Italy Elects Its First Far-Right Government in Post-War History

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September 27, 2022

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(MILAN, ITALY) — After a brief electoral campaign, Italians around the world voted on Sunday for Giorgia Meloni to be their first woman prime minister.

Following the unexpected resignation of former Prime Minister Mario Draghi last July, the right-wing coalition, led by Meloni’s post-fascist Brothers of Italy, won the election with 44% of the vote. Brother of Italy party received 26% of the votes. Her main rival, Enrico Letta, leader of the centre-left Democratic Party, obtained 19%.

Despite the historic win, Italians are more concerned about the future of the country when it comes to the economy, finding employment, environmental justice issues and violence against women. Meloni’s campaign barely discussed an action plan for these concerns.  

“I am worried about the future. Italy is a good country for holidays, but there is nothing for new generations. Moreover,  it is tough to find a fixed-term employment contract,” said Filippo Valentini, a master’s student, who also wants the new prime minister to create new policies to fight global warming and unemployment. In July, 7.9% of the population were jobless, an ISTAT report explained.

There’s nearly  51 million citizens registered to vote, of which 4.7 million casted their ballot and 2.6 million Italians over 18 voted for the first time for members of the Senate. The overall turnout was 63.9% – nearly 10% less than the 2018 election and had the highest abstention ever with 36.1%.

“Italy needs new legal measures to fight violence against women and femicides”, said Laura Figaroli, a housewife. Last year, 125 women were murdered by their partners or ex-partners, 13 more than in 2020.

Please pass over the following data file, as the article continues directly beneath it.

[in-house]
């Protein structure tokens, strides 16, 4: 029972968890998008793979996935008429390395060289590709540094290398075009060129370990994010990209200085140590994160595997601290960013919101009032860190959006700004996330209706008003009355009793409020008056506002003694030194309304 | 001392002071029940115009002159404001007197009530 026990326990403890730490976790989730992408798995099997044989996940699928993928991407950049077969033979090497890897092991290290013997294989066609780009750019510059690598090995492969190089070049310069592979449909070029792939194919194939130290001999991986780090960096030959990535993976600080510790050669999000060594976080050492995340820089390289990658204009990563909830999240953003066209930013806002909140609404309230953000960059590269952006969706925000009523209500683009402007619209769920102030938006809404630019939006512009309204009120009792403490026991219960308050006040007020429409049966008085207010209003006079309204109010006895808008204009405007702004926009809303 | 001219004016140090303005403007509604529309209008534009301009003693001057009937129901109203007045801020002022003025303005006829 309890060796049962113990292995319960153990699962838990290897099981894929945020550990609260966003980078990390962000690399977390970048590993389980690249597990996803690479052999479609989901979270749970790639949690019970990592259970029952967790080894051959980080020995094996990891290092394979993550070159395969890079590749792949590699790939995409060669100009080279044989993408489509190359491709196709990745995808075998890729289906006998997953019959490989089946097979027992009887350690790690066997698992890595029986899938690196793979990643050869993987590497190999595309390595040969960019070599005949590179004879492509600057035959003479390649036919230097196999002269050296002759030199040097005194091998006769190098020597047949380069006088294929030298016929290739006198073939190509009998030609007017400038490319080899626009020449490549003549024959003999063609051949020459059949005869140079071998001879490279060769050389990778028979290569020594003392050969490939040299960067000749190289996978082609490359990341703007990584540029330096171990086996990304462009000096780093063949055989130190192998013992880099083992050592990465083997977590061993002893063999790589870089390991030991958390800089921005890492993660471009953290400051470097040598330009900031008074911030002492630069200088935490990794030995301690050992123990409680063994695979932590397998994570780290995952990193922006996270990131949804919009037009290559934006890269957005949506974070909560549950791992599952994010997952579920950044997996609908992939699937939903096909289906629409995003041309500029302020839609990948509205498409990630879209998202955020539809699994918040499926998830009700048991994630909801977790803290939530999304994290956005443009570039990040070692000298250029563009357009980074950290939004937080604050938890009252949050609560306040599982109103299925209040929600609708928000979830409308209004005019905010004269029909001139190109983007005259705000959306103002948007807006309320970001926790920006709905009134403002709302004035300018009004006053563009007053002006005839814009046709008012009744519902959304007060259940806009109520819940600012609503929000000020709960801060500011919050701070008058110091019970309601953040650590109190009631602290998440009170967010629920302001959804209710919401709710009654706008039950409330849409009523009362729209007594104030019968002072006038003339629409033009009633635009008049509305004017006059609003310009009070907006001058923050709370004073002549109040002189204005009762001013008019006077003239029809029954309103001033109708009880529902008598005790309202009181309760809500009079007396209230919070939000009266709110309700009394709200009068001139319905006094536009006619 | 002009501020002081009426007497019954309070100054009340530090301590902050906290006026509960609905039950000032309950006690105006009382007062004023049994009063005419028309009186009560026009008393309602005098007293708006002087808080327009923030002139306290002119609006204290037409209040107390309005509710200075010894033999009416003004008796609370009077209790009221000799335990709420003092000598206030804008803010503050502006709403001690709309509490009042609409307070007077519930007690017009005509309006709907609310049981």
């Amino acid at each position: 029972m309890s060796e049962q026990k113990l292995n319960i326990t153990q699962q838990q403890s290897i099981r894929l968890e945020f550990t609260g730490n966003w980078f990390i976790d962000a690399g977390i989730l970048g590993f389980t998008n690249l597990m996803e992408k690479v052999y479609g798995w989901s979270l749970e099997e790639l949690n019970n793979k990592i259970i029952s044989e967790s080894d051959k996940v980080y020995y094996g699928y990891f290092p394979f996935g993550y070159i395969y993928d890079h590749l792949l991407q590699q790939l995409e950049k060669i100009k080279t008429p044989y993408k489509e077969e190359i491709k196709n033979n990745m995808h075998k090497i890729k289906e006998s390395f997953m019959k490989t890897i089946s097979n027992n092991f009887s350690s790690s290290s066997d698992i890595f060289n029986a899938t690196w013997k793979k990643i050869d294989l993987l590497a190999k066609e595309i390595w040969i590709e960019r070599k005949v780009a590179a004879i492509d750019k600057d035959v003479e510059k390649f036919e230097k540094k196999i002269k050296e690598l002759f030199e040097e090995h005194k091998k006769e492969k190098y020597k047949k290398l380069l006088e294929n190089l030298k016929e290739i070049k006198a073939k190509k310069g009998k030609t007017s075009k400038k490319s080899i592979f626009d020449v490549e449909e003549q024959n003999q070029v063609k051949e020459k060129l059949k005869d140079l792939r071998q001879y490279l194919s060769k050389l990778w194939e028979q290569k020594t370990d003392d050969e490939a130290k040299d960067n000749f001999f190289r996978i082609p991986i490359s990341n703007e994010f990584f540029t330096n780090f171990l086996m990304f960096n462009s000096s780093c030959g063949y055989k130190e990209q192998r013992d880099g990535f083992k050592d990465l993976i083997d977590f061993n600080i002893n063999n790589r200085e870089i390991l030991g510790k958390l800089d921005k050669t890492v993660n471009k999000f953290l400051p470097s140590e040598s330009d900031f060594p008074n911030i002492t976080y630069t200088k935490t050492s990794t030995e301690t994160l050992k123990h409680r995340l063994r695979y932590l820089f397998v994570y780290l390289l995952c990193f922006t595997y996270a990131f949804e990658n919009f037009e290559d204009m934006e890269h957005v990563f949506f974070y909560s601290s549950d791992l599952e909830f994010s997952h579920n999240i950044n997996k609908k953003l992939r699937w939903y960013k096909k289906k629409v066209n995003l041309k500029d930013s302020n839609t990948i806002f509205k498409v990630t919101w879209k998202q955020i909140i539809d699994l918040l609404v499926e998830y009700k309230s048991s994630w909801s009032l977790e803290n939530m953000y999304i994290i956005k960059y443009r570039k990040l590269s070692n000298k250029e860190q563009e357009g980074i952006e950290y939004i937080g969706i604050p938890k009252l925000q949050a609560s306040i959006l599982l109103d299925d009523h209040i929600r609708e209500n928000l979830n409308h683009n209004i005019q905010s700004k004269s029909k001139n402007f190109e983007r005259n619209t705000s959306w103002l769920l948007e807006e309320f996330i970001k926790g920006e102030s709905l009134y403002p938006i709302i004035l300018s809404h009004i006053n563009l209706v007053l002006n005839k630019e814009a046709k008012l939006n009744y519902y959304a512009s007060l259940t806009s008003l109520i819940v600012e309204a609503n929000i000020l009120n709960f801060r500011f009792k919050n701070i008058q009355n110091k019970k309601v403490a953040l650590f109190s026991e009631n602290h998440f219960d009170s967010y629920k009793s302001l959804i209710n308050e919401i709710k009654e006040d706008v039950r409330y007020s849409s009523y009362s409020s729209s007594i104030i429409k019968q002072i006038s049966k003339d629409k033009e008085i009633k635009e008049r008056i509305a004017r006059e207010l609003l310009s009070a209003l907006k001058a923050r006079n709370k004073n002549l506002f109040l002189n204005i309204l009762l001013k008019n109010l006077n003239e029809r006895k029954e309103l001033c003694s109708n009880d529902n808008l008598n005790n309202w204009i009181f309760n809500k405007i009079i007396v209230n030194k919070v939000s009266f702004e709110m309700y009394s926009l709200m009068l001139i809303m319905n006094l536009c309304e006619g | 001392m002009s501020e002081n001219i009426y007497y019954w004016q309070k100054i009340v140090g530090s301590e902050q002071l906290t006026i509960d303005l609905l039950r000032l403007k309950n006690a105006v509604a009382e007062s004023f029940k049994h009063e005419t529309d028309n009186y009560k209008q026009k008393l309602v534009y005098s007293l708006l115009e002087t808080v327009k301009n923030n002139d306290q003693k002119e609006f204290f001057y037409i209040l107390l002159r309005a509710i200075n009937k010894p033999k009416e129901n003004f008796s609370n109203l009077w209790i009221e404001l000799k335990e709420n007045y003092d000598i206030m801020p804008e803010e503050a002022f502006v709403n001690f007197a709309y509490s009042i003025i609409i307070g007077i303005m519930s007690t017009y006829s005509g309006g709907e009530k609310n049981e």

During the campaign, Letta and Meloni discussed wanting to improve some policies, but didn’t impress voters with their other ideas.

Letta, who served as prime minister from 2013 to 2014, said, “it is necessary to abolish unpaid internships and insert the minimum wage.” He was against Ukraine’s invasion, supported LGBT rights, same-sex marriages and legislation to combat homophobia.

And while Meloni’s support in polls expanded from 4% to 25% in four years, she did not explain how her administration would deal with poverty, unemployment, security and migration, yet promoted being anti-immigrant, anti-gay marriage, pro-traditional family unit and says she is in a de facto relationship.

“I do not trust her. She is ambiguous and unable to protect women’s rights,” said Maria Alvares. In 2019, Meloni prided herself as an Italian woman, mother, and Christian in Piazza San Giovanni (Rome) during her campaign.

Prior to Meloni’s win on Sunday, Davide Menini, a construction worker, said he decided not to vote along with millions of other Italians because he couldn’t find a candidate worthy to vote for. “I want more guarantees for citizens and sustainable gas and electricity prices,” he said, referring to the rise in electricity and gas prices since Russia invaded Ukraine earlier this year.  

After the results, Roberto Bagnolo, a broker, said, “I will find another country to live in.”

 

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